Oh dear. The ramifications over a miscast and inexperienced big-name actor with zero voiceover experience can be far-ranging. Stilted and awkward speech pulls a player out of immersion, compounded with the difficulty in trying to ignore the recognisability of the actor’s previous filmography. Media and community analysis about the commercial reasoning behind the casting choice then becomes a blight on the game’s coverage, the developer, the franchise’s brand and the actor’s reputation.

    There are several reasons why a novice to voice acting might struggle with the role. A voice actor emulates a character’s physicality and other visual cues purely through voice. In the unstimulating environment of a sound recording booth and sometimes with a script of lines lacking context, experienced voice actors have learnt to find inspiration from within, employing various techniques that would be anathema to an actor standing in front of a camera or live audience. Ultimately, it’s poor risk management to not provide the right conditions for an expensive celebrity actor to flourish in the role, considering the hefty investment.

    Even with the right preparation and well-cast actor, the growing trend of eschewing the voiceover industry for an A-lister means less work for those who dedicate their careers to the profession. Additionally, financing and promoting a celebrity voice means a larger slice of the production budget, which ultimately impacts on the quality of the game in other areas.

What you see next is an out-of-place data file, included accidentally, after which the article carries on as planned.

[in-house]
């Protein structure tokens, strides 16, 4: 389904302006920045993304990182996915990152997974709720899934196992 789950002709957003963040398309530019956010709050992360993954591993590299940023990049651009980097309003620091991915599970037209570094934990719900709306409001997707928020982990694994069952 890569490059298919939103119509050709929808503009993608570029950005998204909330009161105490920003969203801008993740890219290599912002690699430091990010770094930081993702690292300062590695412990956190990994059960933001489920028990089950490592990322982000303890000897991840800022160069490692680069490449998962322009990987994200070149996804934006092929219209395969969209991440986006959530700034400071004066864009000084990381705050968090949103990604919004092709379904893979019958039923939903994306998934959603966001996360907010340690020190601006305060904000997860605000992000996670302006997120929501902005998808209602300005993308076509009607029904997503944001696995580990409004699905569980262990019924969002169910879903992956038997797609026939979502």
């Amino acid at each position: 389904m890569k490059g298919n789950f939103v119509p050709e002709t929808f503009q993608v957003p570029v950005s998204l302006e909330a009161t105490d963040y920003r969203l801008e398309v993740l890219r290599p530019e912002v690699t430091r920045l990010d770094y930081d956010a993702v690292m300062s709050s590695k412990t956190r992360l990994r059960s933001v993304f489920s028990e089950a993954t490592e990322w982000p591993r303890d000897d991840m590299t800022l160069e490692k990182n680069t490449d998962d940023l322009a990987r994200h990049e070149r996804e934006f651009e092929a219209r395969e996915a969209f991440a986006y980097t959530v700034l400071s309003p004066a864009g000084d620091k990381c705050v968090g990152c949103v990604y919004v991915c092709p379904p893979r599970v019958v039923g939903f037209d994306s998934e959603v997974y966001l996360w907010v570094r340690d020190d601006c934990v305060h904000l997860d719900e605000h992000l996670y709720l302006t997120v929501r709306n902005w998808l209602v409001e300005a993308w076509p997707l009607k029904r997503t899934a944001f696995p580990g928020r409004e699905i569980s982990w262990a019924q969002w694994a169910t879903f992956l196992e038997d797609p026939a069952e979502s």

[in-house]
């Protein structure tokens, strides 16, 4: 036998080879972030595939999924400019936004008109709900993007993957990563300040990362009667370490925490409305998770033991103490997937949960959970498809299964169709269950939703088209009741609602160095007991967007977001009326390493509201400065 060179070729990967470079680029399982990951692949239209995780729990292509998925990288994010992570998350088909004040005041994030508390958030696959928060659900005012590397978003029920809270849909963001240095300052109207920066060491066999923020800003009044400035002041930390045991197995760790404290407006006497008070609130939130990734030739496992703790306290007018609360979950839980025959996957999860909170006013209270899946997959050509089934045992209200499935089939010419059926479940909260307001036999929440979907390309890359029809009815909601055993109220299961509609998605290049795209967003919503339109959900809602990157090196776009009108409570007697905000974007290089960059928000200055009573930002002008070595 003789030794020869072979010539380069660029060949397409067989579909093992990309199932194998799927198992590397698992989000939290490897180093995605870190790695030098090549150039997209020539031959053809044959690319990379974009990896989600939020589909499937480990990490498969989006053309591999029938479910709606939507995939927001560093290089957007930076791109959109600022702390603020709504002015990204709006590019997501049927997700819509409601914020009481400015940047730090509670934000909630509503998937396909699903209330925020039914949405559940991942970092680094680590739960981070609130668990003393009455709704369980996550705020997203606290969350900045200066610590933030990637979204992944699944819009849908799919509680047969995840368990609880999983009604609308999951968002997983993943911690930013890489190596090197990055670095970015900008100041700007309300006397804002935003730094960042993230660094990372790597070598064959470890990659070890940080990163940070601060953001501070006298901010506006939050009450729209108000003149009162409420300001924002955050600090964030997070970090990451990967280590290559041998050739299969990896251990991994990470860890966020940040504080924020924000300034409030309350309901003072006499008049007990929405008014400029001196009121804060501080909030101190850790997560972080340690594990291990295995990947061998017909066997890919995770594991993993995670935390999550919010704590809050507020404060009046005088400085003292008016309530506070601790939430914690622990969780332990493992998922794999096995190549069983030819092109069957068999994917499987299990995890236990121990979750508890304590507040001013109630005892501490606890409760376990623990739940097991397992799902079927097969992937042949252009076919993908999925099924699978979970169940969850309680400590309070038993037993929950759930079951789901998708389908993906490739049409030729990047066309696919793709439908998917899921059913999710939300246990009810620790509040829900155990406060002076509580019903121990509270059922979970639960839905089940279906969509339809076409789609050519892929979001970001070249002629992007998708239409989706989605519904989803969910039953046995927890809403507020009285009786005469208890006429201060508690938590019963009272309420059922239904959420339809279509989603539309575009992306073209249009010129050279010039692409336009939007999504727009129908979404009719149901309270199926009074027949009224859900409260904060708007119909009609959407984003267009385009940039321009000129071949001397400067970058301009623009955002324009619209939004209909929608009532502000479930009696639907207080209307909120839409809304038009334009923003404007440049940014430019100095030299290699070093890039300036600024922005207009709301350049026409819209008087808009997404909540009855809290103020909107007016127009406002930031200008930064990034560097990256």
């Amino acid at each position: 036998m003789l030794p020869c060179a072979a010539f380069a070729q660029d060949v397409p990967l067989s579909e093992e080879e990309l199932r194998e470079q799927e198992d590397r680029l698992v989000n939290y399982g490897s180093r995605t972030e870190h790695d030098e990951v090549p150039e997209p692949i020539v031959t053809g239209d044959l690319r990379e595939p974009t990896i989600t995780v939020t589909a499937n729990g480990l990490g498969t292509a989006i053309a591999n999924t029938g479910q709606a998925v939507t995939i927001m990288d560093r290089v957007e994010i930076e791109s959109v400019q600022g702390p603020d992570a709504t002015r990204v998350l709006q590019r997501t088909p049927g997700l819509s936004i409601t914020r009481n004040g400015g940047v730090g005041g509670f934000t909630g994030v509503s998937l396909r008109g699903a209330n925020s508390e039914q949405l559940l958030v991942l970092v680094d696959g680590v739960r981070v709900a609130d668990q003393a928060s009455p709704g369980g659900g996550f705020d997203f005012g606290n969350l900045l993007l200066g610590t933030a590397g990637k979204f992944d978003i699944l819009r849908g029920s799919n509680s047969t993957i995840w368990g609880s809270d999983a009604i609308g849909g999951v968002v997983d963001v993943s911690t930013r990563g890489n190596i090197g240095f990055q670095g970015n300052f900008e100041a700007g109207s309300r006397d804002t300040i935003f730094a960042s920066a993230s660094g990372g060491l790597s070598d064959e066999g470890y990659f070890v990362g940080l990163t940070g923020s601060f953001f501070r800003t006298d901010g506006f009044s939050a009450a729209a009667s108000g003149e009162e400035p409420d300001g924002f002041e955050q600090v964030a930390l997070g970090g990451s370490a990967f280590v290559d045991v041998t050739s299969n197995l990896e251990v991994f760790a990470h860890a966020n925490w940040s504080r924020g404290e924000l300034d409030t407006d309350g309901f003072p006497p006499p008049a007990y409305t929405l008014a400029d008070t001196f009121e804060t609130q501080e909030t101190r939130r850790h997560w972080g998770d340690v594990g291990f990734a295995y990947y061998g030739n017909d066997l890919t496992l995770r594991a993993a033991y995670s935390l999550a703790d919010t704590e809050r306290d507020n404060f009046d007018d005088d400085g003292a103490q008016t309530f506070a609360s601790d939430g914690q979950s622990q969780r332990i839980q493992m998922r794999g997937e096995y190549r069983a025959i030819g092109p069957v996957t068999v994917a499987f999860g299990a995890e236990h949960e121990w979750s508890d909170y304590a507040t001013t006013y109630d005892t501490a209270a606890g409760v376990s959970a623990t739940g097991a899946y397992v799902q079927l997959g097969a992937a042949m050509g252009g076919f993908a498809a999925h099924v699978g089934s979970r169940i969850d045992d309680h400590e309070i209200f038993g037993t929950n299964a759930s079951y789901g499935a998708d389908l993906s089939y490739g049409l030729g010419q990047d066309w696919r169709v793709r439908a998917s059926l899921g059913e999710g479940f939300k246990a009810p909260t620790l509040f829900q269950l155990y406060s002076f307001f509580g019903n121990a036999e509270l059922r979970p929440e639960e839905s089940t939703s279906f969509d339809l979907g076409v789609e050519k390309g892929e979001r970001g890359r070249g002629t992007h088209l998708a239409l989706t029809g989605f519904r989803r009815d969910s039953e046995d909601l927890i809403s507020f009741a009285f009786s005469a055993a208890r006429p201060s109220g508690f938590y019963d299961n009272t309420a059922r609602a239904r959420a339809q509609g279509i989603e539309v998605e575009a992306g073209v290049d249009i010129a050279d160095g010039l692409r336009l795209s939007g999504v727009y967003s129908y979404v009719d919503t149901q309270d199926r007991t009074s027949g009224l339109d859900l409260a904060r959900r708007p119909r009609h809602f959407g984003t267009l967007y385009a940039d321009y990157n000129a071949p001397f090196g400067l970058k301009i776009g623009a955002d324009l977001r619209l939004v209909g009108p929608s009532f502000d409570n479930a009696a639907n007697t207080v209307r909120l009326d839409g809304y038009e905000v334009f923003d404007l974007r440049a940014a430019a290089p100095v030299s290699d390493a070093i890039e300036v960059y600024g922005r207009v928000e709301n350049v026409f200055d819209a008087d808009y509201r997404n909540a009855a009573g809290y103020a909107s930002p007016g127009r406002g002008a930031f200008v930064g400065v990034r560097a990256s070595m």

The technology behind Gollum’s animation in the Lord of the Rings film series has already been tested in several recent high-profile and critically-approved titles. For example, traditional screen actors donned motion capture suits and performed their dialogue live action in L.A. Noire (2011), Beyond: Two Souls (2013, shown above with Ellen Page), The Last of Us (2013) and this year’s Call of Duty: Advanced Warfare (featuring Kevin Spacey as a corporate arch-villain in the first-person shooter - an interesting parallel to his House of Cards persona Frank Underwood who is a clear fan of the genre).

    The success of survival horror darling The Last of Us, starring the ubiquitous Troy Baker, could partially be attributed to the use of mocap helping to bridge the uncanny valley. However, the process is expensive and still requires considerable post-capture polish by animators. Nevertheless, for developers and publishers chasing the big returns and an audience demanding more cinematic experiences in their blockbuster purchases, the use of motion capture looks to be quite prevalent in the future, blurring even further the borders between film, television and interactive entertainment.

    - Justin Ong, ACMI Web Team